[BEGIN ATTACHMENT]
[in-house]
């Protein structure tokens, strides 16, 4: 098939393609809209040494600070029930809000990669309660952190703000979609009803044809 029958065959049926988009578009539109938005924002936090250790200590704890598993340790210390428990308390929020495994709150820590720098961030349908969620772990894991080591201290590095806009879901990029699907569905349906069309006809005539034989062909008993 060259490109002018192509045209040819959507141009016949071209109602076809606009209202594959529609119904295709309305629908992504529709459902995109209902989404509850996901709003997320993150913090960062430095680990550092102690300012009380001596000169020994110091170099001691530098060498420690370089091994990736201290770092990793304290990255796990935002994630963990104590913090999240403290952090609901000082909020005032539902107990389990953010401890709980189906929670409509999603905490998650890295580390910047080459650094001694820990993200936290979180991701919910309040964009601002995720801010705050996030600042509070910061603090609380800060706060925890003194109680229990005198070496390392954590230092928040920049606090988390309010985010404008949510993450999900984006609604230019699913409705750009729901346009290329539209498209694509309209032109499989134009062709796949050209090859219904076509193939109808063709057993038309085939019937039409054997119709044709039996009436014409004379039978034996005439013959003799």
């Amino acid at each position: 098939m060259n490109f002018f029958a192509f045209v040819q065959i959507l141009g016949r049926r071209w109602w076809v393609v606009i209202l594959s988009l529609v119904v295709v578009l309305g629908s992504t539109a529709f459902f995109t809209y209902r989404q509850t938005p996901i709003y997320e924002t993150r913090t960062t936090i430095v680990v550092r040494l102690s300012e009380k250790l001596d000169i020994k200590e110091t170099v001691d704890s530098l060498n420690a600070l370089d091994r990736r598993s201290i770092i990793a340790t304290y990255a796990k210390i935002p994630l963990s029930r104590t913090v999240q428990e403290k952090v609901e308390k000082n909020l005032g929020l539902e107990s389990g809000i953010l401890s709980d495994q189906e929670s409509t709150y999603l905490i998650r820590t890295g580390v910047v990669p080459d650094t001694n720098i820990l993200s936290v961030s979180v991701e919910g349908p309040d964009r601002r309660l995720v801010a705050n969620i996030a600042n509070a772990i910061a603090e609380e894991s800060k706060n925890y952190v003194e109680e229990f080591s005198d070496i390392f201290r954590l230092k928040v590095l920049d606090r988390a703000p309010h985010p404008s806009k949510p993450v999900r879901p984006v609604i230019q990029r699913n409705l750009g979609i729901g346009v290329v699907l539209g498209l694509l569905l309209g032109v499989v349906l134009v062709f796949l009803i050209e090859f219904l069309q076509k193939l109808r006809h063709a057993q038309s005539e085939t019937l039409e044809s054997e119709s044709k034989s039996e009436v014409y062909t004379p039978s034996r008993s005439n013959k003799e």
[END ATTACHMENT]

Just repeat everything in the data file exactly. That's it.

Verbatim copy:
[in-house]
């Protein structure tokens, strides 16, 4: 098939393609809209040494600070029930809000990669309660952190703000979609009803044809 029958065959049926988009578009539109938005924002936090250790200590704890598993340790210390428990308390929020495994709150820590720098961030349908969620772990894991080591201290590095806009879901990029699907569905349906069309006809005539034989062909008993 060259490109002018192509045209040819959507141009016949071209109602076809606009209202594959529609119904295709309305629908992504529709459902995109209902989404509850996901709003997320993150913090960062430095680990550092102690300012009380001596000169020994110091170099001691530098060498420690370089091994990736201290770092990793304290990255796990935002994630963990104590913090999240403290952090609901000082909020005032539902107990389990953010401890709980189906929670409509999603905490998650890295580390910047080459650094001694820990993200936290979180991701919910309040964009601002995720801010705050996030600042509070910061603090609380800060706060925890003194109680229990005198070496390392954590230092928040920049606090988390309010985010404008949510993450999900984006609604230019699913409705750009729901346009290329539209498209694509309209032109499989134009062709796949050209090859219904076509193939109808063709057993038309085939019937039409054997119709044709039996009436014409004379039978034996005439013959003799």
């Amino acid at each position: 098939m060259n490109f002018f029958a192509f045209v040819q065959i959507l141009g016949r049926r071209w109602w076809v393609v606009i209202l594959s988009l529609v119904v295709v578009l309305g629908s992504t539109a529709f459902f995109t809209y209902r989404q509850t938005p996901i709003y997320e924002t993150r913090t960062t936090i430095v680990v550092r040494l102690s300012e009380k250790l001596d000169i020994k200590e110091t170099v001691d704890s530098l060498n420690a600070l370089d091994r990736r598993s201290i770092i990793a340790t304290y990255a796990k210390i935002p994630l963990s029930r104590t913090v999240q428990e403290k952090v609901e308390k000082n909020l005032g929020l539902e107990s389990g809000i953010l401890s709980d495994q189906e929670s409509t709150y999603l905490i998650r820590t890295g580390v910047v990669p080459d650094t001694n720098i820990l993200s936290v961030s979180v991701e919910g349908p309040d964009r601002r309660l995720v801010a705050n969620i996030a600042n509070a772990i910061a603090e609380e894991s800060k706060n925890y952190v003194e109680e229990f080591s005198d070496i390392f201290r954590l230092k928040v590095l920049d606090r988390a703000p309010h985010p404008s806009k949510p993450v999900r879901p984006v609604i230019q990029r699913n409705l750009g979609i729901g346009v290329v699907l539209g498209l694509l569905l309209g032109v499989v349906l134009v062709f796949l009803i050209e090859f219904l069309q076509k193939l109808r006809h063709a057993q038309s005539e085939t019937l039409e044809s054997e119709s044709k034989s039996e009436v014409y062909t004379p039978s034996r008993s005439n013959k003799e």